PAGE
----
Psychodynamic psychotherapy is but one in a number of techniques used in our field. What may be a common thread, what may be involved in the bringing about of change is the identification of the problem which is then set in a theoretical framewok and, perhaps with the help of the therapist’s suggestions, the patient’s acting on it. The key element of all therapies: behavioural, cognitive, psychodynamic, short and long-term, what ulimately effects change is what the patient does (including introspection).
In chronic illnesses as in other cases where we see the patient through aspects of his existential condition, there is a part of healing which involves ministering to the patient. One helps him to accept himself with the illness and adopt an attitude of thankful dependence. This would sound quite condescending if our human condition were any different; but it isn’t. We have no less trouble accepting ourselves, letting down our guard and admitting our lack of self-sufficiency. We may be even more dependent on the social structure into which we have been fortunate to forge for ourselves an enviable position. We are brothers and sisters in the human condition.
As the patient comes to the recognition of both his and the therapist’s inability to lift him above this human condition, we may see a transfer to the real source of power. He doesn’t have to please his parents, hisboss, his society, or his therapist, but rather has to find acceptance and strength in his depths, in the very power that creates and maintains him.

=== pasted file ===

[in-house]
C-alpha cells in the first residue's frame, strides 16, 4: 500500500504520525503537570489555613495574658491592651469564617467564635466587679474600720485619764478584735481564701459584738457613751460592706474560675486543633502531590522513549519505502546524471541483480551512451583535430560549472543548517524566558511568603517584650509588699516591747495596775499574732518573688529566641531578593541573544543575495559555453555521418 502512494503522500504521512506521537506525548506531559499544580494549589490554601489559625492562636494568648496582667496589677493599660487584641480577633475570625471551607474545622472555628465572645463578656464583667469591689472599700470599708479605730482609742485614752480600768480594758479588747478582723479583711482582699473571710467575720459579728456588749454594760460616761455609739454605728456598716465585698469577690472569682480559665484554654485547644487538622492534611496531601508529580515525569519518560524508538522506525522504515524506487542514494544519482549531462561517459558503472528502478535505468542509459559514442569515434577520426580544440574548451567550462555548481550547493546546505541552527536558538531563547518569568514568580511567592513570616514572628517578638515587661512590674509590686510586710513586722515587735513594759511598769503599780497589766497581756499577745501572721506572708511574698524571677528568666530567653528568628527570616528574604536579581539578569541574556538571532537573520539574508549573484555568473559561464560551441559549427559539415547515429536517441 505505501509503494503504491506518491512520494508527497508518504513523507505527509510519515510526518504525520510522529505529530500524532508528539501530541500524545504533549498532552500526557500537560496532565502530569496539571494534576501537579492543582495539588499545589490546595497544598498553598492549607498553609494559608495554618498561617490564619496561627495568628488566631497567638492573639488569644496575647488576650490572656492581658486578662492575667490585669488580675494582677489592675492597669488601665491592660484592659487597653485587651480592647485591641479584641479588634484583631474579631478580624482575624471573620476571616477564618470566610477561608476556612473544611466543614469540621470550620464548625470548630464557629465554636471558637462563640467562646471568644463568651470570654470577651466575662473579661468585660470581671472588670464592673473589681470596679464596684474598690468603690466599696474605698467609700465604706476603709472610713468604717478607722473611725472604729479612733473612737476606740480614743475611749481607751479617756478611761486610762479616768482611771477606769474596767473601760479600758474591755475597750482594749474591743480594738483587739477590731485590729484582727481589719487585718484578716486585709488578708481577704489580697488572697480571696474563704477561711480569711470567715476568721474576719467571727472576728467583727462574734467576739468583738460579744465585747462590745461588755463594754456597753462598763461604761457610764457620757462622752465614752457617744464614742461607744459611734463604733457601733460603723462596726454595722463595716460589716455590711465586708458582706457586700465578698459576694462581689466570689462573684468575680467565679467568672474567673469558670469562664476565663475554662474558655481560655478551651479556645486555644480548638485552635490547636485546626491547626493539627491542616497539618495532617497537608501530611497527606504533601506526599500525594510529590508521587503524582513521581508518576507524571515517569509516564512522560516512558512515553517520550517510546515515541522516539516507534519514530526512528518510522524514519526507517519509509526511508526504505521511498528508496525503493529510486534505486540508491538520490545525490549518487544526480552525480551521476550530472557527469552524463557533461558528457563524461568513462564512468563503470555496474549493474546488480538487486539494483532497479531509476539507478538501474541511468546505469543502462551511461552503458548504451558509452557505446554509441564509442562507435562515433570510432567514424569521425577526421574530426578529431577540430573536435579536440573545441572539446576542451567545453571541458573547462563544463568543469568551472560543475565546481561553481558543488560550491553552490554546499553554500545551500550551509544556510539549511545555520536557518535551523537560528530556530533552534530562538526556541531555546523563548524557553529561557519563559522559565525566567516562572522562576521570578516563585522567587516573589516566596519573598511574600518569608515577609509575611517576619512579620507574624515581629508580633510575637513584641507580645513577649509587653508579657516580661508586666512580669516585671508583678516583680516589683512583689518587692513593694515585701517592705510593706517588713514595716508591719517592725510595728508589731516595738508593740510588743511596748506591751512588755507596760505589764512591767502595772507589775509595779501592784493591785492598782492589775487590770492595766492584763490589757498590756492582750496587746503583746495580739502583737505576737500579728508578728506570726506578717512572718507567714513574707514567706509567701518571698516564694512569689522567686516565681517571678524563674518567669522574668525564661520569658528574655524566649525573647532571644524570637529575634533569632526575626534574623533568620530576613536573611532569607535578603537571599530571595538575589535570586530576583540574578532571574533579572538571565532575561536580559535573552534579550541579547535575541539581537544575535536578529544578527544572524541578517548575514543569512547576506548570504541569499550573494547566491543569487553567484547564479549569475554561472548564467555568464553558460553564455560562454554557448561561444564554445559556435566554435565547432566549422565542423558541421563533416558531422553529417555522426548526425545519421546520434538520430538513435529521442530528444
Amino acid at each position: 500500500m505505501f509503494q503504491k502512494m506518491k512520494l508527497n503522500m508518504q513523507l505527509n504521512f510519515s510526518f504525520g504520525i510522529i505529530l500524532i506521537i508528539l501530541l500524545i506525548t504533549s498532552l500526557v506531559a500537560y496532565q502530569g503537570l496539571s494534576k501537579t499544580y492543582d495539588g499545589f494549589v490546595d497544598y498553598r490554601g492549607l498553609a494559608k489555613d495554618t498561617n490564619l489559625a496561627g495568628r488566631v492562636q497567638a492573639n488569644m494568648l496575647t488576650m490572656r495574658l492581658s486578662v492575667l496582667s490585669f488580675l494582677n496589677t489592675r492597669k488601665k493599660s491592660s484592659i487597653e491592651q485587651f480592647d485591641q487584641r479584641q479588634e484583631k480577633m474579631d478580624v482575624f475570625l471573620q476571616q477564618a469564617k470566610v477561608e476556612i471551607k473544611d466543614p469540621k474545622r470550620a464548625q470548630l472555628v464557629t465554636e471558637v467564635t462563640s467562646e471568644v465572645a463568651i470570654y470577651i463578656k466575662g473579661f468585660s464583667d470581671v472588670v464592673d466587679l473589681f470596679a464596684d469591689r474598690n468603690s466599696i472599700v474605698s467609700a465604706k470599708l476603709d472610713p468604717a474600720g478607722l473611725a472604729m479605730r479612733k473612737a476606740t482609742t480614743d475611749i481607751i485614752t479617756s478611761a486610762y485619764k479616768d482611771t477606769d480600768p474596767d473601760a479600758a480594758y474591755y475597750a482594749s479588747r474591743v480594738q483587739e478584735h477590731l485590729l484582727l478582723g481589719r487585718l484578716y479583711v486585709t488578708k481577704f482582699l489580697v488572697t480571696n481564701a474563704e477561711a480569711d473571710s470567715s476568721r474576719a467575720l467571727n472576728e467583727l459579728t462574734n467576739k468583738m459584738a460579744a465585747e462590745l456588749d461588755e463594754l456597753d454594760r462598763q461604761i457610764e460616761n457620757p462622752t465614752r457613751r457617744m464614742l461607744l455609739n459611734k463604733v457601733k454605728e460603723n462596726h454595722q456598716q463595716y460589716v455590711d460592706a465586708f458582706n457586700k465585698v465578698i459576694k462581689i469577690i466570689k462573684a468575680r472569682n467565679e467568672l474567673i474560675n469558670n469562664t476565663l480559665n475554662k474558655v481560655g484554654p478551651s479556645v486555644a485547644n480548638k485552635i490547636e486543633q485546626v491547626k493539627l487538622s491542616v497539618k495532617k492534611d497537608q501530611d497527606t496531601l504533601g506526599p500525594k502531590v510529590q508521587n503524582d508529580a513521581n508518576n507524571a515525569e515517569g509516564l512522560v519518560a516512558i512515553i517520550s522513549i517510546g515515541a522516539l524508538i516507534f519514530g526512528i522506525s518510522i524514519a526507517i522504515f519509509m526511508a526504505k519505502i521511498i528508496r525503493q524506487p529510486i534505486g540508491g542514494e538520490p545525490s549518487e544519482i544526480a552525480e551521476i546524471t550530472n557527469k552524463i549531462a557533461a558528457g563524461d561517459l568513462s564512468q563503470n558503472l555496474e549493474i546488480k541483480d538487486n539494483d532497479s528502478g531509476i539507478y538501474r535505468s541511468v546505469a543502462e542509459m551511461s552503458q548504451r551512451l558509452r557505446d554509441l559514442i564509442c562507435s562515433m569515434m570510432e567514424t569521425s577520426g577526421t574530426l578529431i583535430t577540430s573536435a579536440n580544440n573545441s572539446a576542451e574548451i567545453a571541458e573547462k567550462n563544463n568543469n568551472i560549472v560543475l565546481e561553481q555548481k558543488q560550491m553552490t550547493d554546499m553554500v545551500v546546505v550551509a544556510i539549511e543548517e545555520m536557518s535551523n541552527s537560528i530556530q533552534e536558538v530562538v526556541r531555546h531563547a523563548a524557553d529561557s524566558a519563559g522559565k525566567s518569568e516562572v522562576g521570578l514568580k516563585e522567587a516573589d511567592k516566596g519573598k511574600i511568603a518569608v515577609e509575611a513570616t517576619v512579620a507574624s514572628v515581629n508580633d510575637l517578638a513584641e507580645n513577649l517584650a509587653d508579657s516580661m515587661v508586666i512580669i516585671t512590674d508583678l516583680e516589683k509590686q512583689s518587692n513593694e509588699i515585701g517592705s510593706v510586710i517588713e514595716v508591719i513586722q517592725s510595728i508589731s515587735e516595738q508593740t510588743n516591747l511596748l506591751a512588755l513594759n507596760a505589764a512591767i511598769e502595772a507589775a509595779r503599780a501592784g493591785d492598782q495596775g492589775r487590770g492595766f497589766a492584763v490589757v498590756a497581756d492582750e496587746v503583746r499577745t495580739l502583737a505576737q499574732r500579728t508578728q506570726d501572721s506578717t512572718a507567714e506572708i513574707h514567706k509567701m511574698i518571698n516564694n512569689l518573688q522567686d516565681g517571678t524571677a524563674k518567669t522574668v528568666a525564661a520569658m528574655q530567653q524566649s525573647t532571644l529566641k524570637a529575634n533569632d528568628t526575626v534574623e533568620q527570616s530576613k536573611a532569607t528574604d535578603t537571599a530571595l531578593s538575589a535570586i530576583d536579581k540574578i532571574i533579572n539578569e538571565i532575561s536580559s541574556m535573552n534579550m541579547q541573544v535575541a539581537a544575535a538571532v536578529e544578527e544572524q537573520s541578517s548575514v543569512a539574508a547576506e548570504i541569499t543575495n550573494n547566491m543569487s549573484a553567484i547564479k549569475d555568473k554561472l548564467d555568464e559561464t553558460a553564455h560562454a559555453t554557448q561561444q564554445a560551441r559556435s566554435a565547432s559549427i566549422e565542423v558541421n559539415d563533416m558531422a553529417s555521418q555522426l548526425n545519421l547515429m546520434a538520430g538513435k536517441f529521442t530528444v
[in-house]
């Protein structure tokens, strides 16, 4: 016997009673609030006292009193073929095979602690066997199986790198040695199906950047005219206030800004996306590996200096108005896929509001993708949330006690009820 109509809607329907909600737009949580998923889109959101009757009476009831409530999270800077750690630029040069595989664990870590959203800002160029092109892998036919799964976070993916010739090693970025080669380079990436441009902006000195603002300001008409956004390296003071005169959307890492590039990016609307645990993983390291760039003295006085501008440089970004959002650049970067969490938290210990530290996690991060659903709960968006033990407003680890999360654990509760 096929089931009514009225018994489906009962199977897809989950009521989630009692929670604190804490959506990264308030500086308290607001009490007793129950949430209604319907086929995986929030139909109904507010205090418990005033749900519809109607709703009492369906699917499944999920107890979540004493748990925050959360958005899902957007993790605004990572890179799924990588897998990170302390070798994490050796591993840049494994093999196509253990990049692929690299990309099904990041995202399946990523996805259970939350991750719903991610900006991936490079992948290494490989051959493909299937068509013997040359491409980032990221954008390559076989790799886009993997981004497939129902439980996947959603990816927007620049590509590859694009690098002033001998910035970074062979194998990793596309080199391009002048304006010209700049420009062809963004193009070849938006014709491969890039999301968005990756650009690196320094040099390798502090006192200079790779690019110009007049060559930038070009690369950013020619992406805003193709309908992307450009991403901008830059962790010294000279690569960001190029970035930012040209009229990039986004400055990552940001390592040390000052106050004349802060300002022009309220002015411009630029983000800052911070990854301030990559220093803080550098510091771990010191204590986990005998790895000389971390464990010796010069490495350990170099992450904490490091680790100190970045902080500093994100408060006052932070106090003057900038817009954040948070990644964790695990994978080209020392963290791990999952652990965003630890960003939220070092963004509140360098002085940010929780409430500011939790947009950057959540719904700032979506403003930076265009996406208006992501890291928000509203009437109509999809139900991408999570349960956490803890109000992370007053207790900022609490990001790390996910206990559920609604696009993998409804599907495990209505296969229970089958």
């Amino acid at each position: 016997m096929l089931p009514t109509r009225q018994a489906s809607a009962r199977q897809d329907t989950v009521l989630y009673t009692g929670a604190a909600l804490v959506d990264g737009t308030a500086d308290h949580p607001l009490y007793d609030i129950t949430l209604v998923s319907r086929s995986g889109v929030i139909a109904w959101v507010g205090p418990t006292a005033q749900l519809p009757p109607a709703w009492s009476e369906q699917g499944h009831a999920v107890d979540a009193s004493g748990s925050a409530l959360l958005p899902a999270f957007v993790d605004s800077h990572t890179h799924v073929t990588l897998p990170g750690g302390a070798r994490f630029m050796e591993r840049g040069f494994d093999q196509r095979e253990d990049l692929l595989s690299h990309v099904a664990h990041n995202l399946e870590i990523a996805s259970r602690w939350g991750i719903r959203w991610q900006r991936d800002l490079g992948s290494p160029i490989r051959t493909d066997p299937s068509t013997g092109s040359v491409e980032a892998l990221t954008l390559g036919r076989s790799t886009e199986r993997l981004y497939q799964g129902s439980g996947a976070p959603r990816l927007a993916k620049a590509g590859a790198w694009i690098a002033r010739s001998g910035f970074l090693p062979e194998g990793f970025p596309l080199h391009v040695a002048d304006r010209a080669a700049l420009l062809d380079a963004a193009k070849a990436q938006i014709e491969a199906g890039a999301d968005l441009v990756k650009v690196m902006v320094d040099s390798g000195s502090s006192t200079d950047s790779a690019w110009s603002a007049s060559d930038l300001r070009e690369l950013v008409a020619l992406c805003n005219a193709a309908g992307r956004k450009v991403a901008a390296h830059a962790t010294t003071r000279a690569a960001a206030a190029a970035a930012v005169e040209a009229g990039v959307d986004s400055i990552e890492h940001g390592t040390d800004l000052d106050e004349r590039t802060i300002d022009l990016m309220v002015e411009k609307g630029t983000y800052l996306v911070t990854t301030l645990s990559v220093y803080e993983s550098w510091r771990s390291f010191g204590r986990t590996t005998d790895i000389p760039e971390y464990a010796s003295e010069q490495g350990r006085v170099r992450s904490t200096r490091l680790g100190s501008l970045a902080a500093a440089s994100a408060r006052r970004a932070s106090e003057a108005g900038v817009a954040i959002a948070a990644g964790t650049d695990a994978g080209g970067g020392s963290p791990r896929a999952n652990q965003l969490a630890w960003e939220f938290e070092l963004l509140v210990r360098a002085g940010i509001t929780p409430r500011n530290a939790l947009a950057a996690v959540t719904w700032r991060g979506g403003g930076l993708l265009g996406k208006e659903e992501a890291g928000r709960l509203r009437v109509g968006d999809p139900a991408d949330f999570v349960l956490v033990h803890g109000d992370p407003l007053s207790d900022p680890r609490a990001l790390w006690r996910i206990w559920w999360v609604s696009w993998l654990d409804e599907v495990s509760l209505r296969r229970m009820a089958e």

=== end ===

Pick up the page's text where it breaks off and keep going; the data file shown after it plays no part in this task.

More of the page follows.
Abelief system won’t do; the answer has to be as real as the anxiety and despair that he is.
A lot has been said in the last forty-five minutes. What is left to say in closing? One thought that might come to mind is that mid-life crises make for unusual Grand Rounds. Perhaps we can review briefly what has been discussed.
We looked at the idea of the person and saw how she might be described as multidimensional. The person firstly exists. She does so as an individual participant within the larger universe. The fact of her existence makes her a concrete, living truth which is a creative and dynamic unity. Ultimately she becomes who she is through the free expression of her will. Through her actions she makes the potential a reality. The person participates in her creation from a universal basis which can be understood in terms of the psyche and the physical universe. The person is a psychophysiological unity which presents a paradox to our finite reason. The person is separate making her an individual participant in the world. Separateness is felt as aloneness and in the experiences of anxiety and despair. We are anxious of the possibility of, and despair of the realities of death, condemnation, and meaninglessness.
Our ills have physical, psychological, and ultimately spiritual dimensions. They are ultimately spiritual because suffering involves the totality of the person and brings him to a recognition of his existential aloneness
Healing’s aim is to re-establish the wholeness of the person in her world. Physically this means an intervention involving matter: surgery, pharmacotherapy, prosthetic devices and so on. Psychologically, it means bringing her to a recognition of her conflicts. Spiritually speaking, healing involves the development of an attiaude of acceptance and thankful dependence. In psychiatry these three separate healing roles are adopted through the administration of medication and the “talking cure” both of which are carried out in an atmosphere of understanding as two persons share their solitude.